2 Conceptual solution

Conditional payments are important and common. Welfare, insurance, grants, donations (Elsden et al., 2019b), and corporate expenses are all examples. Conditions are usually checked manually, after payments are made. Some existing schemes use conventional technology to dynamically check payment conditions, but only allow payments from centrally controlled accounts. In contrast, our project studied blockchain-based conditional payments with end user-controlled accounts, by devising a form of smart contract-backed programmable money. In the following, we describe the architecture and the realization of the core functionality in smart contracts.

2.1 Architecture

The smart money project investigated a new concept of blockchain-based programmable money. Rather than checking fixed conditions on payments from controlled accounts, policies for programmable money can instead be dynamically attached to and detached from money that flows through a payments system. These policies can check conditions for payment, and can also implement auxiliary actions including side-payments. Previous authors use the term “programmable money” for single-use conditions attached to cryptocurrency. Tokens on blockchains may carry reusable conditions and can also be used as digital assets (perhaps as “money”), but, normally, these conditions are fixed when the tokens are issued. In contrast, our concept of programmable money comprises not only the checking of conditions specified in flexible policies, but also that (i) new policies can be attached to money by its owner, (ii) policies by default remain attached to money as it is paid, or (iii) policies can update themselves or remove/detach themselves from money during execution. To our knowledge, this concept of programmable money is novel. The desired novel features created a host of technical challenges, among others:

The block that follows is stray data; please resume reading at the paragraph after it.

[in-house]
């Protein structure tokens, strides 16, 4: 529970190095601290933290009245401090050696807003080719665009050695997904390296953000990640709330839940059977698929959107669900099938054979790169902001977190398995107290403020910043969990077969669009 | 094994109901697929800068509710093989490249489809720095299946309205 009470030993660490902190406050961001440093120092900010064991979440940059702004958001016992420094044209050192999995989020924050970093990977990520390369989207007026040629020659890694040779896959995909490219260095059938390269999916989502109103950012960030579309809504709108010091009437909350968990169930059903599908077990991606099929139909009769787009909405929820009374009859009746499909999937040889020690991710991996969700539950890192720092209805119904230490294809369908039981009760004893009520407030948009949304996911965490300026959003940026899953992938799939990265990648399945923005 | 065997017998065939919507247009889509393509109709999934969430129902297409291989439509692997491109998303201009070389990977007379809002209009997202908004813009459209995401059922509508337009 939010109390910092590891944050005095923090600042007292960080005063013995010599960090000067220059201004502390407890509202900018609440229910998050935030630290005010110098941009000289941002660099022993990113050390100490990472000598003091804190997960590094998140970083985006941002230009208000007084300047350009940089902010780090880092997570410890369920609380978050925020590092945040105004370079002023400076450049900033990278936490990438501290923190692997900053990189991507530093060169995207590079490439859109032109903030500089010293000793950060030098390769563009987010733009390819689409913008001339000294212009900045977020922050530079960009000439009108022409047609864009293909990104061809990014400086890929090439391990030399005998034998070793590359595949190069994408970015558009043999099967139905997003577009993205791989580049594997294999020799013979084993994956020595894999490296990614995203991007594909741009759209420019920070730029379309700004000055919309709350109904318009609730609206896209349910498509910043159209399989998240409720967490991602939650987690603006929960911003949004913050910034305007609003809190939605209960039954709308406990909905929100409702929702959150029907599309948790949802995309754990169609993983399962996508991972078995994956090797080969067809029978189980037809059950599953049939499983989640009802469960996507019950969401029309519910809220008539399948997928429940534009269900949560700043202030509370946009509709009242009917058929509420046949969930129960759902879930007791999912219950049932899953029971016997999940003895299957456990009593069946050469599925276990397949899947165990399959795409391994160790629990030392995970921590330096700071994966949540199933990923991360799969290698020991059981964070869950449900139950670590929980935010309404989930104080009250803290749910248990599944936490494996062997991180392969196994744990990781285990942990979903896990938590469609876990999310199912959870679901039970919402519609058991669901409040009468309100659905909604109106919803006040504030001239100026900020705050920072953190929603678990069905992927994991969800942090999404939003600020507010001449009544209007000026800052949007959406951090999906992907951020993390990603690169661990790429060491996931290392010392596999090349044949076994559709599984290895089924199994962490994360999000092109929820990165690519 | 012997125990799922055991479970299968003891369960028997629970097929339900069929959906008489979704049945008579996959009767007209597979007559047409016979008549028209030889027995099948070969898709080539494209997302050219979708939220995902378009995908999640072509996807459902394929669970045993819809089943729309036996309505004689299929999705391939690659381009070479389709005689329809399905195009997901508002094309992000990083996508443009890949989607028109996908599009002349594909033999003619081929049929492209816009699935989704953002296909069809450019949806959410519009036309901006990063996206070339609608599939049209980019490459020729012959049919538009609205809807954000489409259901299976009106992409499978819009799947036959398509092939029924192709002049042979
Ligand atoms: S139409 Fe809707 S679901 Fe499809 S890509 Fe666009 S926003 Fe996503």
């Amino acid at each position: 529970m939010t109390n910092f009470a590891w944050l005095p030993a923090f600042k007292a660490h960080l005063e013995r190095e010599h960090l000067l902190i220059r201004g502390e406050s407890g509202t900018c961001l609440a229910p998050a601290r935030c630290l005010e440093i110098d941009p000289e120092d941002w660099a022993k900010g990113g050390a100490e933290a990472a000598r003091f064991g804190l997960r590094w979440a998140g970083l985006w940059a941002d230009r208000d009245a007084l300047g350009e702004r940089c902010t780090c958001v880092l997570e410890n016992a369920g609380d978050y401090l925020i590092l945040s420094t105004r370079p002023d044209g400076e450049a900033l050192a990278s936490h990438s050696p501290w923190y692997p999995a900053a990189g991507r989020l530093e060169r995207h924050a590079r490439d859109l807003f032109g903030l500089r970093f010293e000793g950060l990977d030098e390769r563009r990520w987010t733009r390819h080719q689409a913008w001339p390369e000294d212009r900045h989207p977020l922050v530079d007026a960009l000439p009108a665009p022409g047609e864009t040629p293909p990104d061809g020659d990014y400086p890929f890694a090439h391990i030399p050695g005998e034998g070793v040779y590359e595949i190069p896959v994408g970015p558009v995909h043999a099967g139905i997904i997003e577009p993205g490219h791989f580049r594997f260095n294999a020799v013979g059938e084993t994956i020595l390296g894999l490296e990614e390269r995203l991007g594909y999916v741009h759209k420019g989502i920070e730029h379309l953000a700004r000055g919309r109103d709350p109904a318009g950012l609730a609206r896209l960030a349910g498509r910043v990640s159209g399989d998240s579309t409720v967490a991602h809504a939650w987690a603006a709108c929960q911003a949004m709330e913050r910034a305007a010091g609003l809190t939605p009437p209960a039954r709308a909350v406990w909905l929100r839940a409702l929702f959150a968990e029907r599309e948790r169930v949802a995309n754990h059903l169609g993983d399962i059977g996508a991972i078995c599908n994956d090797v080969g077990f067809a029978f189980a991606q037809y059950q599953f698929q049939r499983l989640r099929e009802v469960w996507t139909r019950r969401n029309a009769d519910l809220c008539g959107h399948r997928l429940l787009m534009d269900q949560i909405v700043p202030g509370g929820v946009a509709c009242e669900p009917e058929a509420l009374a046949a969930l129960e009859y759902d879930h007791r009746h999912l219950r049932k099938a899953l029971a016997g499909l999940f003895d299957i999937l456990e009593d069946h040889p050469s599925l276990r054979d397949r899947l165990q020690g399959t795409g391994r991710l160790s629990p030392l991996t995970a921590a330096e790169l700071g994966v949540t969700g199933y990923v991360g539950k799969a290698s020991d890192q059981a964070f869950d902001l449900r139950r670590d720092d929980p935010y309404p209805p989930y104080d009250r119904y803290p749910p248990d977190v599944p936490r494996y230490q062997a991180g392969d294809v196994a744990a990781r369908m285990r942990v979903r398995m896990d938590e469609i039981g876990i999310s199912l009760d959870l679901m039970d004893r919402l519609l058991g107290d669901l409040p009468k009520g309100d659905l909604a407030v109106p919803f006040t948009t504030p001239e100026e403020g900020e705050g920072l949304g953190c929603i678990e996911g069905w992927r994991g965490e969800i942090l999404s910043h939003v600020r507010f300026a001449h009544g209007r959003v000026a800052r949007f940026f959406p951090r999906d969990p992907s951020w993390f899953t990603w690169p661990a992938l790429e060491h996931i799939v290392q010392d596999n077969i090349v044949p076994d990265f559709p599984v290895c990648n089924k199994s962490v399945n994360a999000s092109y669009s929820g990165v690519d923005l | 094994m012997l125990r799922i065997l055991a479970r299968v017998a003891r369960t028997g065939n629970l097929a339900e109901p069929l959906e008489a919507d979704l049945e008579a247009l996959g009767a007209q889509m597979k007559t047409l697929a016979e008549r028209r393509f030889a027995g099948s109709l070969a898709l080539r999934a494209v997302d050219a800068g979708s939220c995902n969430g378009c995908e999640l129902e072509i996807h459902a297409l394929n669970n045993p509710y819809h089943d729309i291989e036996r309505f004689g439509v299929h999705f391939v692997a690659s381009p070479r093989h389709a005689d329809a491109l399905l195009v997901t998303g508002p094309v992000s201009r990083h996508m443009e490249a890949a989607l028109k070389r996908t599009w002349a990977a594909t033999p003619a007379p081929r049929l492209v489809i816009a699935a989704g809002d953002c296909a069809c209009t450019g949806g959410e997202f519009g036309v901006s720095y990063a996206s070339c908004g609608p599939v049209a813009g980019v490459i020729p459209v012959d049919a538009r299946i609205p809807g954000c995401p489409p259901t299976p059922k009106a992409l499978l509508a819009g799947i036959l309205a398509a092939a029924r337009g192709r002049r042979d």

• How to ensure that relevant information is present on the blockchain at the time when needed to evaluate a policy?

  • How to best attach the dynamic policies to the money?

  • How to enable delegation, such that a nominee of an NDIS participant can spend tokens on behalf of the latter?

  • How to handle agreements for recurring payments, such as regular physiotherapy treatment?